As I’ve noted in a previous post, when it comes to interpreting reports about how well the Affordable Care Act is doing, Sen. Fred Thomas is very good at being both selective and creative. This talent was on full display at a meeting of the Revenue and Transportation Interim Committee in Helena this week. During the discussion of some arcane tax issue, Thomas (no doubt aware of the TV camera in the room) engaged in the following exchange with the committee chairwoman, Sen. Christine Kaufmann:*
Thomas: “The insurance premiums available on the new Affordable Care Act are significantly higher than what’s available in the market today…, so people are going from a lower costing health plan to a much higher one… We’ve done some analysis on these rates and these very significant rate increases…”
Kaufmann: “The new insurance rates are not significantly higher; in fact they are quite good rates for Montana consumers… I work daily with these insurance plans and rates and there are very good ones out there”.
Thomas (tapping on a paper): “We’ve got the study that indicates that’s not accurate ... I don’t agree with what you concluded.”
Kaufmann: “And I don’t agree with what you’ve concluded.”
Thomas (still tapping): “Forty percent is a pretty big increase.”
Gosh! You mean we’re all going to be paying 40 percent more for health insurance? But wait a second! Who is this “we” who’s got this study? What study is it? Can we read it for ourselves? What does it say?
Well, it turns out that it is a study by the Legislative Auditor, performed at Sen. Thomas’ request but on the taxpayers’ dime. Since it is a public document, we can have it and read it for ourselves.** And when we do we find that it doesn’t say at all what Thomas claims it does.
It is not a comparison between what people are paying today and what they will pay in the future.
It does not say that “people are going from a lower costing health plan to a much higher one.”
It does not say that there are going to be very significant rate increases or that rates are going up by 40 percent.
What it does do is compare the published prices of health insurance policies on the exchange with the anticipated prices of comparable policies bought off the exchange, and the very broad conclusion it reaches is that “premiums will generally be the same for plans on and off the exchange.” It also notes that people whose income falls at or below 400 percent of the Federal poverty level***, and who buy insurance on the exchange, will get a tax credit which will lower the effective cost of the insurance, in many cases by quite a bit. And it creates four different “scenarios” comparing the anticipated prices of on-exchange and off-exchange insurance for four different families, in different circumstances, and eligible for different tax credits.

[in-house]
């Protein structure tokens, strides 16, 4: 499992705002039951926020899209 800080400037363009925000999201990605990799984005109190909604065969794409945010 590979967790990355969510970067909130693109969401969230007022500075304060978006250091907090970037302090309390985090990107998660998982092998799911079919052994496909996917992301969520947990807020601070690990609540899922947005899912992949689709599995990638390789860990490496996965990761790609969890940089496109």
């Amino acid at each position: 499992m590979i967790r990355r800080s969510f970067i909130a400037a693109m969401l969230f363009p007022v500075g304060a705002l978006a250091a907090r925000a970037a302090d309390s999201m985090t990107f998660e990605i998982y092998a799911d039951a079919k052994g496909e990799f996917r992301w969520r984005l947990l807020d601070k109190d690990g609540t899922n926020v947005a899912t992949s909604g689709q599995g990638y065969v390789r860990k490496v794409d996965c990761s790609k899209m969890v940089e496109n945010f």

In three of these scenarios, the family is eligible for the tax credit and will be able to purchase insurance at substantially lower cost on the exchange than off. In one scenario, in which the family earns enough not to be eligible for the credit, buying on the exchange would cost about 40 percent more. That’s apparently what Thomas calls a “40 percent increase.” But it’s no such thing. It’s not how much more a family in that particular scenario will pay, compared to what they pay today. It’s how much more that family would pay in the future if, in a catastrophic failure of common sense and good judgment, they chose to purchase insurance on, rather than off, the exchange.
It’s pretty obvious that Thomas was using the opportunity of the committee hearing to try to scare people about the terrors of Obamacare! And since the report he requested from the Legislative Auditor, read objectively and in its entirety, wasn’t at all scary, Thomas had to read it creatively and selectively to try to make it say what he hoped it would.
If Thomas wants to use the public’s money and a public forum to gun for the ACA, is it too much to ask that he at least shoot straight?
* Talk about being selective! That’s obviously what I am doing here, and I am leaving out the part of the discussion relating to taxes, so you might want to check out the audio minutes of the meeting. The conversation I am quoting starts at about 01:07:45, if you want to cut to the chase (and you should!).
** I don’t think this study is available on line yet, but you can request a copy from the Legislative Auditor’s office. Here’s the contact information.
*** For a family of four, 400 percent of the Federal poverty level is an income of $94,200.